The Hilo Clock is a historic landmark and memorial located on Kamehameha Avenue, in front of the Naniloa Golf Course, near picturesque Hilo Bay in the Big Island of Hawaii. Perched on top of a green post, with hands frozen at 1:04, the clock serves as a memorial to those who perished in two tidal waves that hit the area in the last century.
The clock survived the first tsunami that hit Hilo on April 1, 1946, which killed at least 96 people and destroyed numerous homes and businesses. However, a tsunami generated by a massive earthquake off of Chile, again hit Hilo on May 23, 1960. A series of eight seismic sea waves, some as high as 35 feet, destroyed and wiped out many buildings and killed 61 residents. The Hilo Clock was severely damaged, with its hands frozen at 1:04 am, believed to be the time the tidal waves wreaked havoc.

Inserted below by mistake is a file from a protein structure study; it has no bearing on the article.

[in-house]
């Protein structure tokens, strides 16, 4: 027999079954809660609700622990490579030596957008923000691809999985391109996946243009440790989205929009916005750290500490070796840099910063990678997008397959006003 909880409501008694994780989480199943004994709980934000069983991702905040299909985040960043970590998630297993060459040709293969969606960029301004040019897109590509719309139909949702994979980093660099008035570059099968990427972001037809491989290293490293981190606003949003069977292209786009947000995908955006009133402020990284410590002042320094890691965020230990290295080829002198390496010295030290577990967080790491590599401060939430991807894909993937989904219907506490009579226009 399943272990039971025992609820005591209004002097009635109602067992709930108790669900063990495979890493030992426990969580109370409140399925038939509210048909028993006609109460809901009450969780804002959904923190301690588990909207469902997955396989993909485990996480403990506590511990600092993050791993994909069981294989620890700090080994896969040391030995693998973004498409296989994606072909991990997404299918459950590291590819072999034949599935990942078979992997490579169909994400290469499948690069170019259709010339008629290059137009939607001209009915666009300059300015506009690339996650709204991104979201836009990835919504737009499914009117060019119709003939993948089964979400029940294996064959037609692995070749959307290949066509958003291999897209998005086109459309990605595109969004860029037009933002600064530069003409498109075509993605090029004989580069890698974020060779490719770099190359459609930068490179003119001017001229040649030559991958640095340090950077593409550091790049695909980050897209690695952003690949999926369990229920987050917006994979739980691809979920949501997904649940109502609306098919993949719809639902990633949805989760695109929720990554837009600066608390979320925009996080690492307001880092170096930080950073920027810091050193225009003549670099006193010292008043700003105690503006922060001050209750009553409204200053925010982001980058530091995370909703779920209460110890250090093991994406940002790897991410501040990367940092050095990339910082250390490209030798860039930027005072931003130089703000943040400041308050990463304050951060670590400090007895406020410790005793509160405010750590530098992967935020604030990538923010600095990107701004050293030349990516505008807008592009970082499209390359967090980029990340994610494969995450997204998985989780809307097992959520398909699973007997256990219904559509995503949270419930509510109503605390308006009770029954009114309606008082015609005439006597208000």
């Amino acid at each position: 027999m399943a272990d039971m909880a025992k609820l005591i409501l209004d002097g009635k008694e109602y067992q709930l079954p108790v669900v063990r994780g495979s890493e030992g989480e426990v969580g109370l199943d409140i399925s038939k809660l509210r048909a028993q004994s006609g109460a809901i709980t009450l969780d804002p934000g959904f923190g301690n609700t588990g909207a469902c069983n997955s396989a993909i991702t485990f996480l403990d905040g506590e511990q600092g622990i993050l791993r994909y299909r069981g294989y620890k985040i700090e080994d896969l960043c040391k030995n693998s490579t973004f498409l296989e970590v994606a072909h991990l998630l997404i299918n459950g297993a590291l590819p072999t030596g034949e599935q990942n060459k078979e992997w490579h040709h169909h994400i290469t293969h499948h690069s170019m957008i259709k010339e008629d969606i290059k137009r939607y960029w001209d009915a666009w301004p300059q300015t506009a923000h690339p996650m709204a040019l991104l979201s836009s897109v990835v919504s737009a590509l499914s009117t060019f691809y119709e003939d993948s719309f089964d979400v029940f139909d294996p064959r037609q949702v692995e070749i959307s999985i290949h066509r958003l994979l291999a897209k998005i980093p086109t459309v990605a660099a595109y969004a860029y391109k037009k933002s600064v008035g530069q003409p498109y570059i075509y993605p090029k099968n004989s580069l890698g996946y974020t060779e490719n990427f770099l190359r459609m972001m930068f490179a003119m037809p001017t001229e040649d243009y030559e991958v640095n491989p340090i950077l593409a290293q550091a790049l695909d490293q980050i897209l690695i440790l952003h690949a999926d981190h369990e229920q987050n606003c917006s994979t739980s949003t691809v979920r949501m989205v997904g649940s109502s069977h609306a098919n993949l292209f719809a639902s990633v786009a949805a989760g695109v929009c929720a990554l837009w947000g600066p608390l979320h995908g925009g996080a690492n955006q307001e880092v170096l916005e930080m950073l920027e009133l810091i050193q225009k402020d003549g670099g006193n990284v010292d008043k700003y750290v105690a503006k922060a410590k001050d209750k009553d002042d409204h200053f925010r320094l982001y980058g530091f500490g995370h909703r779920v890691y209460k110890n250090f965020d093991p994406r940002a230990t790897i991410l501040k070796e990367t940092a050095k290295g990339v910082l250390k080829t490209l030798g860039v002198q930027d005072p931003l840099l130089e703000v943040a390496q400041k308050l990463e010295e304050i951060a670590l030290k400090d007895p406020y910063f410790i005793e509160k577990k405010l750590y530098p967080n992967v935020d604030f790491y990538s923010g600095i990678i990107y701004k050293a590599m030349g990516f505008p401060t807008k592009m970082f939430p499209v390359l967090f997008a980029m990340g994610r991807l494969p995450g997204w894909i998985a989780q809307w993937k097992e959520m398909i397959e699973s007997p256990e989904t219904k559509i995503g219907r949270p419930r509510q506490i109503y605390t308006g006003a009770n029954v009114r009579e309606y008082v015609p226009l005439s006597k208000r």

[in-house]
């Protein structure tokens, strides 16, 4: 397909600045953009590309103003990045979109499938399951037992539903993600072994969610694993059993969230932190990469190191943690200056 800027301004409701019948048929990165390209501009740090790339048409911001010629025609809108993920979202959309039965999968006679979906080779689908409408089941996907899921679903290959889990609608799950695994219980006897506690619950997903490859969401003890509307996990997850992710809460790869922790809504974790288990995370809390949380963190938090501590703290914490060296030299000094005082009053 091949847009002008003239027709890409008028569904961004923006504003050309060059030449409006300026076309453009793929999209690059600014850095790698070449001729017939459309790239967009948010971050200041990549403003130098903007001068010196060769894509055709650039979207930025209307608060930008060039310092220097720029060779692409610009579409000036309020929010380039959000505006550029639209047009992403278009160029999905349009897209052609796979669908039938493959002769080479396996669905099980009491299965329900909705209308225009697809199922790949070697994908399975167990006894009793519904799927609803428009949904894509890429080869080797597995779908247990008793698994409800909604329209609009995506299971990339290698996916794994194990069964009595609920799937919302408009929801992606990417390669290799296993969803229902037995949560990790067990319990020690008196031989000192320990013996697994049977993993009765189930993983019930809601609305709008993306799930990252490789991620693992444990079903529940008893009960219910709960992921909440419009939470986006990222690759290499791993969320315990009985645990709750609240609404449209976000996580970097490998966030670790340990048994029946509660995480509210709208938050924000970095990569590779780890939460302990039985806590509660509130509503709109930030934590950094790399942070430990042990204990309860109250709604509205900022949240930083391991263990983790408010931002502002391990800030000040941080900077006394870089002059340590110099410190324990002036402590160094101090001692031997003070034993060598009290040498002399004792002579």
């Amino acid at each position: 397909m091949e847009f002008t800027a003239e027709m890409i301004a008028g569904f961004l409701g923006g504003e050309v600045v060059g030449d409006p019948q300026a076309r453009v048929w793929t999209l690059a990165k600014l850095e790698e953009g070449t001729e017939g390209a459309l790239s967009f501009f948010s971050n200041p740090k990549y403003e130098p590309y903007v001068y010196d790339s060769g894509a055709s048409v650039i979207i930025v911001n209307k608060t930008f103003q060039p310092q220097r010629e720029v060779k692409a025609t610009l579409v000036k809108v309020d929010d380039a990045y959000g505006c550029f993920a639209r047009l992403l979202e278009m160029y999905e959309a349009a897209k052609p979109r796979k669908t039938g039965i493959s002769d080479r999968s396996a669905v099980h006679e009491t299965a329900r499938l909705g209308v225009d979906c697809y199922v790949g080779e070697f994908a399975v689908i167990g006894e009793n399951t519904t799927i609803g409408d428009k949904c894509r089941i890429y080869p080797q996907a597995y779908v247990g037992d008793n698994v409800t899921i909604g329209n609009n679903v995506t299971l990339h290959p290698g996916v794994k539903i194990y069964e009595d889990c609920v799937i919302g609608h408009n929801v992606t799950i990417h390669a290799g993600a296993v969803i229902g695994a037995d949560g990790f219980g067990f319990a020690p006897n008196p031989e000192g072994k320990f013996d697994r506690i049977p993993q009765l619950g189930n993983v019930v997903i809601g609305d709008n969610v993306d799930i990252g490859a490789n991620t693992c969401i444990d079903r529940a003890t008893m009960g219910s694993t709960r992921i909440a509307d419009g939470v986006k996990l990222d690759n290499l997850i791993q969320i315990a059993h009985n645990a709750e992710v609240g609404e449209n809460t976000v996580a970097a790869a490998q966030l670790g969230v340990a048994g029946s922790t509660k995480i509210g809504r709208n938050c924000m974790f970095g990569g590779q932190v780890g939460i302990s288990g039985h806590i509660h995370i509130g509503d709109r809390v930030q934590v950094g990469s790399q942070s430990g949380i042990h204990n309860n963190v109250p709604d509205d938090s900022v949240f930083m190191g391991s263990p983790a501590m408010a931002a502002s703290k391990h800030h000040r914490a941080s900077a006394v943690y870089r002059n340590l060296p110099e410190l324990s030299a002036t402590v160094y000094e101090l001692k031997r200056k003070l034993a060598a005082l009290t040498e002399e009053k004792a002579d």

After the tragedy, residents refurbished the clock but decided against restoring it to working condition in honor of those who perished in the tidal waves. Today, the clock has become an attraction and a somber reminder of the area's tragic past.
The Hilo Clock is located east of downtown Hilo, on the north side of the Hawaii Belt Rd between Manono St. and Hwy 11.